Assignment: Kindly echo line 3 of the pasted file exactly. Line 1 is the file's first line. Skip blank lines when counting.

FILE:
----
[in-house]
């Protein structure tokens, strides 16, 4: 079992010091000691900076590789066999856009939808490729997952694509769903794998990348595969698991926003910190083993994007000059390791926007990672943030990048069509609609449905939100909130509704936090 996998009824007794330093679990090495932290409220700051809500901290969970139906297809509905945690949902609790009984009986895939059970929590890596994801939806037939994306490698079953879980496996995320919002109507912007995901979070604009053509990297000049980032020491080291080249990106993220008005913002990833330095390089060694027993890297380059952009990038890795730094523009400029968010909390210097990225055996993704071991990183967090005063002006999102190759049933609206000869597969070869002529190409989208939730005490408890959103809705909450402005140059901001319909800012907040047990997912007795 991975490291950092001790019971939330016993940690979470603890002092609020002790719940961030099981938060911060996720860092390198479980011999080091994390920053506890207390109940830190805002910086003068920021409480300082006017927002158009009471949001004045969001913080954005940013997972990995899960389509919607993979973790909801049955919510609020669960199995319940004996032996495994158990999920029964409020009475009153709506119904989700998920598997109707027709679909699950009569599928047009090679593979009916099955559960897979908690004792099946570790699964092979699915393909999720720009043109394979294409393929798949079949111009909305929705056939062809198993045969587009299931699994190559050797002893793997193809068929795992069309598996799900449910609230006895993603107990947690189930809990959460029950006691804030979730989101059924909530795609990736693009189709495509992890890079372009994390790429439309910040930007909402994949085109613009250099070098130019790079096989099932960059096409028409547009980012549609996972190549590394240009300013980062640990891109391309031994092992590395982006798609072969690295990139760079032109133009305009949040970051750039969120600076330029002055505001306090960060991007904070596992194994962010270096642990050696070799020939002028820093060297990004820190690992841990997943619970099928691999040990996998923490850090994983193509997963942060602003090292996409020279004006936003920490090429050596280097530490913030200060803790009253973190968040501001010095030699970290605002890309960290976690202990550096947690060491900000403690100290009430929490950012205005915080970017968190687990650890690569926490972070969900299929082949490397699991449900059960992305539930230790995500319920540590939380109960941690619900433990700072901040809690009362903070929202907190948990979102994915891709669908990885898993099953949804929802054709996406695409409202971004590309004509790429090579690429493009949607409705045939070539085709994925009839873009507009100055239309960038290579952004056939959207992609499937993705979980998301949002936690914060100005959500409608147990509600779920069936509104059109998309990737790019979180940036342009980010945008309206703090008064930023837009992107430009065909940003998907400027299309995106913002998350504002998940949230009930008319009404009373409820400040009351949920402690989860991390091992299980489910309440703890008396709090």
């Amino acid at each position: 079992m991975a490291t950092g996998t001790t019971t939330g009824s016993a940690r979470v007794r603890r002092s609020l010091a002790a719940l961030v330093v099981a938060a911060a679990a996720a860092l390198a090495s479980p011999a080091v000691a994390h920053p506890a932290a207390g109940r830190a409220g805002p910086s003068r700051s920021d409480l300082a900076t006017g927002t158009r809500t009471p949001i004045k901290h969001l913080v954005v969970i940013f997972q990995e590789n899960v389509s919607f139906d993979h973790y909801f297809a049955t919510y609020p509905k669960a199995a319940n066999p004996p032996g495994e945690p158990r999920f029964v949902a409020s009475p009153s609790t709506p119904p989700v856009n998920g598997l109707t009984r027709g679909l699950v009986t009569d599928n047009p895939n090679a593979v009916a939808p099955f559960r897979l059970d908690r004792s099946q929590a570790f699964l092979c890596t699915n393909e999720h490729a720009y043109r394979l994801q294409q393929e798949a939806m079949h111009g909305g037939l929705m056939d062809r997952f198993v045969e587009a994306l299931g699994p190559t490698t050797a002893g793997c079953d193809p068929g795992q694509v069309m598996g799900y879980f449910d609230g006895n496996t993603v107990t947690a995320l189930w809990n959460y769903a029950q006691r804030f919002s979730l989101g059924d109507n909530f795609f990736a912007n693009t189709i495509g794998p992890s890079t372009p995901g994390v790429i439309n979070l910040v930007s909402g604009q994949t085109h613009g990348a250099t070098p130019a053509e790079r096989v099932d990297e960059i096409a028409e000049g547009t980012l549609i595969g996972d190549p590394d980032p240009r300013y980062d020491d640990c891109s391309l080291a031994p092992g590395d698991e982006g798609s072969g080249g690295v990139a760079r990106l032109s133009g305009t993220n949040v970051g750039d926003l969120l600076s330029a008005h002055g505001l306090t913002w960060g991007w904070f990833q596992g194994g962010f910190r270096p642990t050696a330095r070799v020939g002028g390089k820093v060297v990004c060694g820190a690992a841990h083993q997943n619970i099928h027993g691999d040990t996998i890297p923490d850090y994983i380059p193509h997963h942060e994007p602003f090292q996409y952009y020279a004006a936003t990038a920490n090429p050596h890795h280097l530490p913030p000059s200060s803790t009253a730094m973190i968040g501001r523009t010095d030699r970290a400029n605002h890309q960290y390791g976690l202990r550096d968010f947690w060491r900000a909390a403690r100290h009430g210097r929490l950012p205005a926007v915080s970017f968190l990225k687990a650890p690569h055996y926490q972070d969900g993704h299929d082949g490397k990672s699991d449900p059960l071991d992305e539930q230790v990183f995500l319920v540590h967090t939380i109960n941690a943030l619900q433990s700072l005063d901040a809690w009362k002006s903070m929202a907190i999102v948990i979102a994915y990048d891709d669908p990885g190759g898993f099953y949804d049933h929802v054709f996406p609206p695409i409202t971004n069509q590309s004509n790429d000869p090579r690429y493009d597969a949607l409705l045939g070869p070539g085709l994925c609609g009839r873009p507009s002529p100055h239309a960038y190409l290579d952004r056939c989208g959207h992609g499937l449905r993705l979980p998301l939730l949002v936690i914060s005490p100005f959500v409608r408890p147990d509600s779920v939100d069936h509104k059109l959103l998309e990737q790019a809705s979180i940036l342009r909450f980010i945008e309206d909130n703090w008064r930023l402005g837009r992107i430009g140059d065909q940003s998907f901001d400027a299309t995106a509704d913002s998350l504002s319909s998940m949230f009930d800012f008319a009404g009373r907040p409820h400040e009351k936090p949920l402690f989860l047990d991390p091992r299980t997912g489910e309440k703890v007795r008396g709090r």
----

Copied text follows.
């Amino acid at each position: 079992m991975a490291t950092g996998t001790t019971t939330g009824s016993a940690r979470v007794r603890r002092s609020l010091a002790a719940l961030v330093v099981a938060a911060a679990a996720a860092l390198a090495s479980p011999a080091v000691a994390h920053p506890a932290a207390g109940r830190a409220g805002p910086s003068r700051s920021d409480l300082a900076t006017g927002t158009r809500t009471p949001i004045k901290h969001l913080v954005v969970i940013f997972q990995e590789n899960v389509s919607f139906d993979h973790y909801f297809a049955t919510y609020p509905k669960a199995a319940n066999p004996p032996g495994e945690p158990r999920f029964v949902a409020s009475p009153s609790t709506p119904p989700v856009n998920g598997l109707t009984r027709g679909l699950v009986t009569d599928n047009p895939n090679a593979v009916a939808p099955f559960r897979l059970d908690r004792s099946q929590a570790f699964l092979c890596t699915n393909e999720h490729a720009y043109r394979l994801q294409q393929e798949a939806m079949h111009g909305g037939l929705m056939d062809r997952f198993v045969e587009a994306l299931g699994p190559t490698t050797a002893g793997c079953d193809p068929g795992q694509v069309m598996g799900y879980f449910d609230g006895n496996t993603v107990t947690a995320l189930w809990n959460y769903a029950q006691r804030f919002s979730l989101g059924d109507n909530f795609f990736a912007n693009t189709i495509g794998p992890s890079t372009p995901g994390v790429i439309n979070l910040v930007s909402g604009q994949t085109h613009g990348a250099t070098p130019a053509e790079r096989v099932d990297e960059i096409a028409e000049g547009t980012l549609i595969g996972d190549p590394d980032p240009r300013y980062d020491d640990c891109s391309l080291a031994p092992g590395d698991e982006g798609s072969g080249g690295v990139a760079r990106l032109s133009g305009t993220n949040v970051g750039d926003l969120l600076s330029a008005h002055g505001l306090t913002w960060g991007w904070f990833q596992g194994g962010f910190r270096p642990t050696a330095r070799v020939g002028g390089k820093v060297v990004c060694g820190a690992a841990h083993q997943n619970i099928h027993g691999d040990t996998i890297p923490d850090y994983i380059p193509h997963h942060e994007p602003f090292q996409y952009y020279a004006a936003t990038a920490n090429p050596h890795h280097l530490p913030p000059s200060s803790t009253a730094m973190i968040g501001r523009t010095d030699r970290a400029n605002h890309q960290y390791g976690l202990r550096d968010f947690w060491r900000a909390a403690r100290h009430g210097r929490l950012p205005a926007v915080s970017f968190l990225k687990a650890p690569h055996y926490q972070d969900g993704h299929d082949g490397k990672s699991d449900p059960l071991d992305e539930q230790v990183f995500l319920v540590h967090t939380i109960n941690a943030l619900q433990s700072l005063d901040a809690w009362k002006s903070m929202a907190i999102v948990i979102a994915y990048d891709d669908p990885g190759g898993f099953y949804d049933h929802v054709f996406p609206p695409i409202t971004n069509q590309s004509n790429d000869p090579r690429y493009d597969a949607l409705l045939g070869p070539g085709l994925c609609g009839r873009p507009s002529p100055h239309a960038y190409l290579d952004r056939c989208g959207h992609g499937l449905r993705l979980p998301l939730l949002v936690i914060s005490p100005f959500v409608r408890p147990d509600s779920v939100d069936h509104k059109l959103l998309e990737q790019a809705s979180i940036l342009r909450f980010i945008e309206d909130n703090w008064r930023l402005g837009r992107i430009g140059d065909q940003s998907f901001d400027a299309t995106a509704d913002s998350l504002s319909s998940m949230f009930d800012f008319a009404g009373r907040p409820h400040e009351k936090p949920l402690f989860l047990d991390p091992r299980t997912g489910e309440k703890v007795r008396g709090r």